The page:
After the cleaning and bleaching process, thoroughly dry skulls may be preserved and finished very nicely by complete immersion in, or brushing on, a mixture of ½ clear lacquer and ½ lacquer thinner. Aerosol spray cans of clear polyurethane may also be used to finish skulls. Apply several very light coats of the spray, allowing each coat to dry before applying the next. Continue this until the desired finish is reached. Another very acceptable solution to preserve and finish a skull is a mixture of ½ common white glue and ½ water brush over the entire skull. If several skulls of the same or similar species will be kept, it is advisable to mark the mandibles (lower jaw) and the corresponding maxilla (upper jaw) with a unique number or other identification so they can be matched up correctly if separated or mixed with other skulls. This marking should be done before preserving the skull with lacquer or other finish. The point at which the two halves (mandibles) of the lower jaw meet often breaks apart during processing or with repeated handling. The mandibles can be glued back together and the jaw can be strengthened by gluing a small dowel between the posterior ends of the jaw. (Figure 1)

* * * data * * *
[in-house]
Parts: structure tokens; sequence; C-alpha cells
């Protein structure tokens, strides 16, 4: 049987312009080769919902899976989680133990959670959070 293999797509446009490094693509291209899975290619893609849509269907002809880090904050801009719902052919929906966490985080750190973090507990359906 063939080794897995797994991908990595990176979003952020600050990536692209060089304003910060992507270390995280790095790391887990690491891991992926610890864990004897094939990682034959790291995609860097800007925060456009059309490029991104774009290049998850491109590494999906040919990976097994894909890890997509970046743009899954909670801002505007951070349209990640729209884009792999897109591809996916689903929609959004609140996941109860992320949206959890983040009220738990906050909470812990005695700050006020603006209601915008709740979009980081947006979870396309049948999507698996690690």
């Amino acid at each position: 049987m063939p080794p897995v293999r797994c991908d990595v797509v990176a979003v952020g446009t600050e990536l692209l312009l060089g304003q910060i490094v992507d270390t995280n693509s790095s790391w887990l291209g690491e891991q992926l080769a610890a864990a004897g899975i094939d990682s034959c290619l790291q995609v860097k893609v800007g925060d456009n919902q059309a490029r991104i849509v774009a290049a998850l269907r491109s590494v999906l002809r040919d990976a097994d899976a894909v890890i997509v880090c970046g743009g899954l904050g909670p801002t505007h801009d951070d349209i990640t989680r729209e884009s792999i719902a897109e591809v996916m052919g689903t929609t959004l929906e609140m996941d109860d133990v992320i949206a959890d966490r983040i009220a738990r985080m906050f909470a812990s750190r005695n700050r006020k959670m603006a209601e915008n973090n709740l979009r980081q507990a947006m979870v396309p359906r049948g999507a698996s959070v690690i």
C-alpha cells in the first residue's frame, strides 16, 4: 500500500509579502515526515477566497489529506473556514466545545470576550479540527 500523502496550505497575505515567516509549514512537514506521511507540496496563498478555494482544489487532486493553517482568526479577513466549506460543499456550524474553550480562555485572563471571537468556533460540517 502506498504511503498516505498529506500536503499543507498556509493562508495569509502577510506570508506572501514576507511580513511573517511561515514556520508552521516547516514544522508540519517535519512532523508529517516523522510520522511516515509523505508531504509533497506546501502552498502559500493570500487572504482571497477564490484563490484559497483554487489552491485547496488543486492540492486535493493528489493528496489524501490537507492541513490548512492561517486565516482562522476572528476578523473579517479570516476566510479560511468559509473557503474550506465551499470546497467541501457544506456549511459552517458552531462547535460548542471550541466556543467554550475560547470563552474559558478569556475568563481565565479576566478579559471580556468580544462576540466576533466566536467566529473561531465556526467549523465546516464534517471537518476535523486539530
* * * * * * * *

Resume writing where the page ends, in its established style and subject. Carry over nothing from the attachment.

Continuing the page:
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Preserving Teeth